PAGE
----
If you liquidate something, you get rid of it. When a huge retailer has to close all of its stores, it liquidates everything, meaning the inventory and even the shelves and display cases are sold to bargain-hunters, to raise money for the company to pay its debts.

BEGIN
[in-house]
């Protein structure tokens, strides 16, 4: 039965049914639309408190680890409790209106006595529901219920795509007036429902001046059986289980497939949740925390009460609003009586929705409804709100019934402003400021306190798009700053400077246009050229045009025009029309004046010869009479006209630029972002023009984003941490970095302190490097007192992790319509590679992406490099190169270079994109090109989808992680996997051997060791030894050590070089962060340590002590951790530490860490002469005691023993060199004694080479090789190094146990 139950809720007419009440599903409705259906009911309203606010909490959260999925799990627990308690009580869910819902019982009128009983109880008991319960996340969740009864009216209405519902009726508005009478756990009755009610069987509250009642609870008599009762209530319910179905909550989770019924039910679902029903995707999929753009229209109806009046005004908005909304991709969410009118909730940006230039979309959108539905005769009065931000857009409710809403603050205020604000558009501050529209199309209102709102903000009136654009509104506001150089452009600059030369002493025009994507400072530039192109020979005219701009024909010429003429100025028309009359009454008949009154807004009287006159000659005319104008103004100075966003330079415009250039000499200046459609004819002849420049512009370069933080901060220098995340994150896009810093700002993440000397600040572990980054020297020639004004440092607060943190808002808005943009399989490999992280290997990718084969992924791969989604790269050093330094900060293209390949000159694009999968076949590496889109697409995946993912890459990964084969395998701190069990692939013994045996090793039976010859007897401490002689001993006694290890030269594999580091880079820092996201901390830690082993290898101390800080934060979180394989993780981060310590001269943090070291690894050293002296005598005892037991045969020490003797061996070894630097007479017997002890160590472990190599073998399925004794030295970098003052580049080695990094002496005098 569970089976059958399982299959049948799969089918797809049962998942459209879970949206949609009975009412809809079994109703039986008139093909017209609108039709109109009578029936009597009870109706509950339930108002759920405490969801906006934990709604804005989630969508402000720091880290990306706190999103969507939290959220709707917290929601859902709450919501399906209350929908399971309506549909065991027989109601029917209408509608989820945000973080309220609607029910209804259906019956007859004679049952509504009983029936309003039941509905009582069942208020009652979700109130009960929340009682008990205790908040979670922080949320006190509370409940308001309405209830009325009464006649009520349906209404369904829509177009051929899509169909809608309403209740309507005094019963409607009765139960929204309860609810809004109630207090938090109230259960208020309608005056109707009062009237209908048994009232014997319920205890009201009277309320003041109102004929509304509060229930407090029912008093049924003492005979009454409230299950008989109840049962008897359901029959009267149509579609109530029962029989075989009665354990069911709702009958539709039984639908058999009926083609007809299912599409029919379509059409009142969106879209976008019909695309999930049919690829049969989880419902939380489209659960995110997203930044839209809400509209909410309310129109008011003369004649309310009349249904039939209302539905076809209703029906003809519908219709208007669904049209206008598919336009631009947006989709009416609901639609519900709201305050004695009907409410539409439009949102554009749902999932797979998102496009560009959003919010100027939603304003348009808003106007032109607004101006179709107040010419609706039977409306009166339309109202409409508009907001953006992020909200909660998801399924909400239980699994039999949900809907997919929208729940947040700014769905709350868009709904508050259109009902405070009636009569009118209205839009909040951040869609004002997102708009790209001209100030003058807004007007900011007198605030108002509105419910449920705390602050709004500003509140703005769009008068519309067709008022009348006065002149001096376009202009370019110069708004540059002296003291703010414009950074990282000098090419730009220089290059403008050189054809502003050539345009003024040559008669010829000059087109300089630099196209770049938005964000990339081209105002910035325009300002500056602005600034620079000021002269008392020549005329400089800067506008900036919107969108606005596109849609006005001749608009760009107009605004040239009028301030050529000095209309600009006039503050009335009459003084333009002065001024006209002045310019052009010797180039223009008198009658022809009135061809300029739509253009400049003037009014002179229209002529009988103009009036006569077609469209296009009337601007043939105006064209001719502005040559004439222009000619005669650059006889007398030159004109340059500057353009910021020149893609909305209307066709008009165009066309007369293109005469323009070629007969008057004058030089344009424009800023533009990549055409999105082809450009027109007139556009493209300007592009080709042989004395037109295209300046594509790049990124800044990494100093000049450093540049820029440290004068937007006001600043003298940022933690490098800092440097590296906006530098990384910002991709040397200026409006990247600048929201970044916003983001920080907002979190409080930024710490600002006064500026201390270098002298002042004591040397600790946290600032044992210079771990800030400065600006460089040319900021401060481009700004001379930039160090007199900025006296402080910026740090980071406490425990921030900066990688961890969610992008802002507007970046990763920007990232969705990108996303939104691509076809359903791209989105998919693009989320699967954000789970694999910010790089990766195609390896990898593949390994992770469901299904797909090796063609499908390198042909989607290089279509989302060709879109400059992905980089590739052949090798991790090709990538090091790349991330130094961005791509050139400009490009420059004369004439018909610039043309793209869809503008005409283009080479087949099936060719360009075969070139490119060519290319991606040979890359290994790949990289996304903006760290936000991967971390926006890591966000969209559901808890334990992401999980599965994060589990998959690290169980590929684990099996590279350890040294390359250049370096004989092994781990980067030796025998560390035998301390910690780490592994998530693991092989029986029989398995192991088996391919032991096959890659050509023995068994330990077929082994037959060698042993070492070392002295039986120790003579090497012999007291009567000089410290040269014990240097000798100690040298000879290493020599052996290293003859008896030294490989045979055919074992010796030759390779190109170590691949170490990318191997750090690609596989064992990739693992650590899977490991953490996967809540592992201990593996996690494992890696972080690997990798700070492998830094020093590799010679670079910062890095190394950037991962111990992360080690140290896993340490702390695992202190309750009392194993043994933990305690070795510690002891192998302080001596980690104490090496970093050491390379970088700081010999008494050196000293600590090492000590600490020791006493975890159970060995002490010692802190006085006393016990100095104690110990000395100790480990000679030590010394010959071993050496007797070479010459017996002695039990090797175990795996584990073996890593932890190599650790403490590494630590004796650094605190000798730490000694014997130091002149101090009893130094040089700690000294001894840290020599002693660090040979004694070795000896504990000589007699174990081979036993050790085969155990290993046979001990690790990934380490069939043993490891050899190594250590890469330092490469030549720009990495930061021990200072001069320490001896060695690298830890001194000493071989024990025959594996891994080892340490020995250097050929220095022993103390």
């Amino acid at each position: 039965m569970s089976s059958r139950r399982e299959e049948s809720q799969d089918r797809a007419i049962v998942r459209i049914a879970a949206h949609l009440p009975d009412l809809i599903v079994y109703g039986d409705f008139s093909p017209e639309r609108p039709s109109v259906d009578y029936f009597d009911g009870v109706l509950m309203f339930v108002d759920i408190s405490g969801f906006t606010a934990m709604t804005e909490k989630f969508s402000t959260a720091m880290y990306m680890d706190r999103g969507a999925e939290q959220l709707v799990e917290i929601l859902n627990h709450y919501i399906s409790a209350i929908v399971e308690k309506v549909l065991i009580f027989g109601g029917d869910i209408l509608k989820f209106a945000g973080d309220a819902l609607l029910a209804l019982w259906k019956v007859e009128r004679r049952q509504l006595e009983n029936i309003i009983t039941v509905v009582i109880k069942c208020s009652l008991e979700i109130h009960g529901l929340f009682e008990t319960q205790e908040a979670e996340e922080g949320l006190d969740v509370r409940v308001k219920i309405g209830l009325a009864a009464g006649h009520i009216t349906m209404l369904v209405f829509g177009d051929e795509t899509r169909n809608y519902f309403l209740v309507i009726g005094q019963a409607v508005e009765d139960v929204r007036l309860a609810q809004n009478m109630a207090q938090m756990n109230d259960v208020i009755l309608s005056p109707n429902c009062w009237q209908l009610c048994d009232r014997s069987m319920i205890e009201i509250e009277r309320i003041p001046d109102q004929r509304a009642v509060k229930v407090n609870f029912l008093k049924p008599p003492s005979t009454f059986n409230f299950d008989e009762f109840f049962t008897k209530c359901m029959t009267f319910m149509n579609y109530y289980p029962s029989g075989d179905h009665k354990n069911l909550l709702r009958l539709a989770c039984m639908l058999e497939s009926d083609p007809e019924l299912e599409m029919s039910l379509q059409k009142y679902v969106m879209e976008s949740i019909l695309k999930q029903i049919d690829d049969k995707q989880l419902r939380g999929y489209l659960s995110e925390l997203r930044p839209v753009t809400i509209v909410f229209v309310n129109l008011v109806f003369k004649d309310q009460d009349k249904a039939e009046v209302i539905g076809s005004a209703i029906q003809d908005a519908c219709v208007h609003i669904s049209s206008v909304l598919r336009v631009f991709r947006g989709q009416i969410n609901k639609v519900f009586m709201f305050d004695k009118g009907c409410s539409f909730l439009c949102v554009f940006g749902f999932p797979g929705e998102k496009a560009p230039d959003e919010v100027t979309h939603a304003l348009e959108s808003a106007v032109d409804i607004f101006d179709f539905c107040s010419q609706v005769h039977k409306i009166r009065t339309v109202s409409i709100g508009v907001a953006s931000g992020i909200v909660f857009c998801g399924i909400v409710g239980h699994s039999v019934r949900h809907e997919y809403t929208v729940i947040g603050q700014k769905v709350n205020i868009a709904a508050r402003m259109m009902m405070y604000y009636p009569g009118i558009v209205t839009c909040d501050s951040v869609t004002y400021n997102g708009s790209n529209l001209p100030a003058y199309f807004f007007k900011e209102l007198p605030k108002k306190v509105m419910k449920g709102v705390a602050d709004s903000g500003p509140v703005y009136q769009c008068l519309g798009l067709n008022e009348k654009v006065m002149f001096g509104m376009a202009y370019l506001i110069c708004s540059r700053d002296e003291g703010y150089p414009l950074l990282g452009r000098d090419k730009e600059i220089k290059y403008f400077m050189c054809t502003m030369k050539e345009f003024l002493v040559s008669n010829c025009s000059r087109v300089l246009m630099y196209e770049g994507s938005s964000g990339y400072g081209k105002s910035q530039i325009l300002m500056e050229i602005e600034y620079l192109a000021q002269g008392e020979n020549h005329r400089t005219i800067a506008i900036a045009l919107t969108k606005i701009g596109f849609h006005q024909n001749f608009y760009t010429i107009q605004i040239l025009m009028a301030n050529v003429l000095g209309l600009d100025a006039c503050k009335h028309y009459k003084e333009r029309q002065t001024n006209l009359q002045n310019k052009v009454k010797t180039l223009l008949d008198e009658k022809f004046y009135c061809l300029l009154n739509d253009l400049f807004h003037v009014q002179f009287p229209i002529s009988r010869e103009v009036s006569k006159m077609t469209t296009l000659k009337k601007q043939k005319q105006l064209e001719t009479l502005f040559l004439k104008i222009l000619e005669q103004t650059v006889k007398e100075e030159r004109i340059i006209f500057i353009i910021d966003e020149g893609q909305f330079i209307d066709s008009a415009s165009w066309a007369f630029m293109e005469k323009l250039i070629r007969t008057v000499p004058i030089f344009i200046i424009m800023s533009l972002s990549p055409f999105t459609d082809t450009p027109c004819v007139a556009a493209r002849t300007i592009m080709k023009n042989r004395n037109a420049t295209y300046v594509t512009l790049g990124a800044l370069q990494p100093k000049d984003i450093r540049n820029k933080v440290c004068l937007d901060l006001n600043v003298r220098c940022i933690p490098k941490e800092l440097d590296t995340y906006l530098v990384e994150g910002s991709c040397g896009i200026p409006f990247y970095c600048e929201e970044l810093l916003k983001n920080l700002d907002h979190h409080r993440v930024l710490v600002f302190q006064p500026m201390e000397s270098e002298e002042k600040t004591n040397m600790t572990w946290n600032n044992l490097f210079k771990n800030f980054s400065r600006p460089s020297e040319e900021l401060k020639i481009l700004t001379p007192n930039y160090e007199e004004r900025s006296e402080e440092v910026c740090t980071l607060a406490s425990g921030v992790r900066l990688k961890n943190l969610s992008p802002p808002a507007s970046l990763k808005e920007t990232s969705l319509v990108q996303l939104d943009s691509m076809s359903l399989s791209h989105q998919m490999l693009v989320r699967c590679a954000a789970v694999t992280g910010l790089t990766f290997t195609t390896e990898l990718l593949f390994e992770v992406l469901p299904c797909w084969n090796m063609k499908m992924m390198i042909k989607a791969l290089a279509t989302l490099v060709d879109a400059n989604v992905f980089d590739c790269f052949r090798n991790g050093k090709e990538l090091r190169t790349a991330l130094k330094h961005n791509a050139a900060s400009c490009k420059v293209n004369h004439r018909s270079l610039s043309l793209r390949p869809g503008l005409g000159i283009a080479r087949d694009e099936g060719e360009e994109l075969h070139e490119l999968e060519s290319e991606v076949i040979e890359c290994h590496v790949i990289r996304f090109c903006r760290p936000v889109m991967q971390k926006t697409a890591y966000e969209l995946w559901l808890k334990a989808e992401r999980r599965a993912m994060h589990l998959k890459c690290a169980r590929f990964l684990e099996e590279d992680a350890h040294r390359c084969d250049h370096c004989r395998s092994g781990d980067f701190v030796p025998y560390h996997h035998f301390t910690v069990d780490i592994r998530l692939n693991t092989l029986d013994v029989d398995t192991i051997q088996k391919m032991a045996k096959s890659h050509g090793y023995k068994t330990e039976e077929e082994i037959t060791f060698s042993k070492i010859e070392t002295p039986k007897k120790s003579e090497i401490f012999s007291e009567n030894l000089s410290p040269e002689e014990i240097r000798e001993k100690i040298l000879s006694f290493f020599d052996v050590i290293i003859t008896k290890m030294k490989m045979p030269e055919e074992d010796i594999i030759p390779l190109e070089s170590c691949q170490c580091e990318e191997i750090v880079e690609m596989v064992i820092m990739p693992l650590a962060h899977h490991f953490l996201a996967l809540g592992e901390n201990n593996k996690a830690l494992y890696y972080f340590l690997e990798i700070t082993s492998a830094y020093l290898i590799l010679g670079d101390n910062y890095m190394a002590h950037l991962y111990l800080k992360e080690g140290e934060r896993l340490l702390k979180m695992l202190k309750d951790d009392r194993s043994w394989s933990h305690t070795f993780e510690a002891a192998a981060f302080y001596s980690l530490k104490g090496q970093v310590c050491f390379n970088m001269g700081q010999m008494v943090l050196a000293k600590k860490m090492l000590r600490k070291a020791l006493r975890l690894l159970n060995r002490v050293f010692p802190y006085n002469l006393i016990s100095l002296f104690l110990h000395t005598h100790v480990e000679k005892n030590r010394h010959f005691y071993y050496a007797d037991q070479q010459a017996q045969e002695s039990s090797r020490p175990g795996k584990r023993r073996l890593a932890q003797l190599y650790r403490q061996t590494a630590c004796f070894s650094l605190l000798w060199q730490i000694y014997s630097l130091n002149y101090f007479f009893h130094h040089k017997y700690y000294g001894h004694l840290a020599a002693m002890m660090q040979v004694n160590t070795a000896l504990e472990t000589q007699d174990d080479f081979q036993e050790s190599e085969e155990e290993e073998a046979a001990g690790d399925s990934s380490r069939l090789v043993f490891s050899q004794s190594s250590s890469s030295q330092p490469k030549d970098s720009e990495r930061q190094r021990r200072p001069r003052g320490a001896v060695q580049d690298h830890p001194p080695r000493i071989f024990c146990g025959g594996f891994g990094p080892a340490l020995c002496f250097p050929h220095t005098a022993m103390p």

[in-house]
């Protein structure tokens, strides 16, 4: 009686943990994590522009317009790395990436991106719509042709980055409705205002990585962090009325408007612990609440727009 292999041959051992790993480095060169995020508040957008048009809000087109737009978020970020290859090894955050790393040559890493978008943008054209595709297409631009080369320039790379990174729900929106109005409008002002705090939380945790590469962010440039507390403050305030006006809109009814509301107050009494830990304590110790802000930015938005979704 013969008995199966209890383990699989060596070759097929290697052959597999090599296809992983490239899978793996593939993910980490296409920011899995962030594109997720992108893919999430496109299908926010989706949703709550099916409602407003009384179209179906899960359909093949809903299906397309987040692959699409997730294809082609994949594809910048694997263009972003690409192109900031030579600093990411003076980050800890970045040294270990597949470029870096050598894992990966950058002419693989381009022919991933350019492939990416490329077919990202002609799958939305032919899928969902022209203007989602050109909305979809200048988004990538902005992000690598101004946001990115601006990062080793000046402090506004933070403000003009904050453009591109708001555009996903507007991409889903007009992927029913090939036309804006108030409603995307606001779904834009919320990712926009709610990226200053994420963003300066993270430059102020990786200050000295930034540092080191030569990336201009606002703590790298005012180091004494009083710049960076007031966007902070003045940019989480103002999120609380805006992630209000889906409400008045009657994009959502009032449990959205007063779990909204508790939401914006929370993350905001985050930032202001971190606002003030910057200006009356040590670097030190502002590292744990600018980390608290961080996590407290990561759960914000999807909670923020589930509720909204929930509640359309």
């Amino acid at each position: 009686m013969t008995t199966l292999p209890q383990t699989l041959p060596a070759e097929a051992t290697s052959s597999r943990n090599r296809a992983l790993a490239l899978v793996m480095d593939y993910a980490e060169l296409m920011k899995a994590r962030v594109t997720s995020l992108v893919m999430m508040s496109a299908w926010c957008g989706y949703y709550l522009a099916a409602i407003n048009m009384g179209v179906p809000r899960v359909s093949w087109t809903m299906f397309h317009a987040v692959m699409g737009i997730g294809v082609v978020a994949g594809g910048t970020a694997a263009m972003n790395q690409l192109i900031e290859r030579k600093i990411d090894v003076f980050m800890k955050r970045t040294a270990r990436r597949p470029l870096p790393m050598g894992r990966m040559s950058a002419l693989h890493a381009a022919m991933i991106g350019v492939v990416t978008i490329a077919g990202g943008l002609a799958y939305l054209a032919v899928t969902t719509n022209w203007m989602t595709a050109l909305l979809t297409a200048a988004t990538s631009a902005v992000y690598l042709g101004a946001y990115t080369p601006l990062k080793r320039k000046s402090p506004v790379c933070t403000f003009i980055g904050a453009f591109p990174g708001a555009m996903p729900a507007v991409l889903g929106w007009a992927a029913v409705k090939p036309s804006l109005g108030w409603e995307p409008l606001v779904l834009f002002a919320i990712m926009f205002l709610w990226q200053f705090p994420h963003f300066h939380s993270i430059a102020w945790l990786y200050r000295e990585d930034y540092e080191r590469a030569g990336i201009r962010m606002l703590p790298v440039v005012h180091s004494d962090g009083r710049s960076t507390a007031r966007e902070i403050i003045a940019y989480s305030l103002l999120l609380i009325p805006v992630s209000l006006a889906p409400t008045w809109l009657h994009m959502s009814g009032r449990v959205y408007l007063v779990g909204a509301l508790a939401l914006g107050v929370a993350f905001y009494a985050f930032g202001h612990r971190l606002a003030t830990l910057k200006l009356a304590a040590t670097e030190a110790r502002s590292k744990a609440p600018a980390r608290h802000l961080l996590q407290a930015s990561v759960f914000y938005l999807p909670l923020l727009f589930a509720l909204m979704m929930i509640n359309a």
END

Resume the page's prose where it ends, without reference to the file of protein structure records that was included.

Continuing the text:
Liquidate comes from the Latin liquidare, meaning “to melt,” or “to clarify.” A recipe might ask you to liquefy the butter, not liquidate it, because liquidate has to do with assets. To liquidate is to convert stocks or goods into cash by selling them, to finish business neatly, and to clear debts. If you liquidate your old baseball card collection, you will have money to put in your college fund.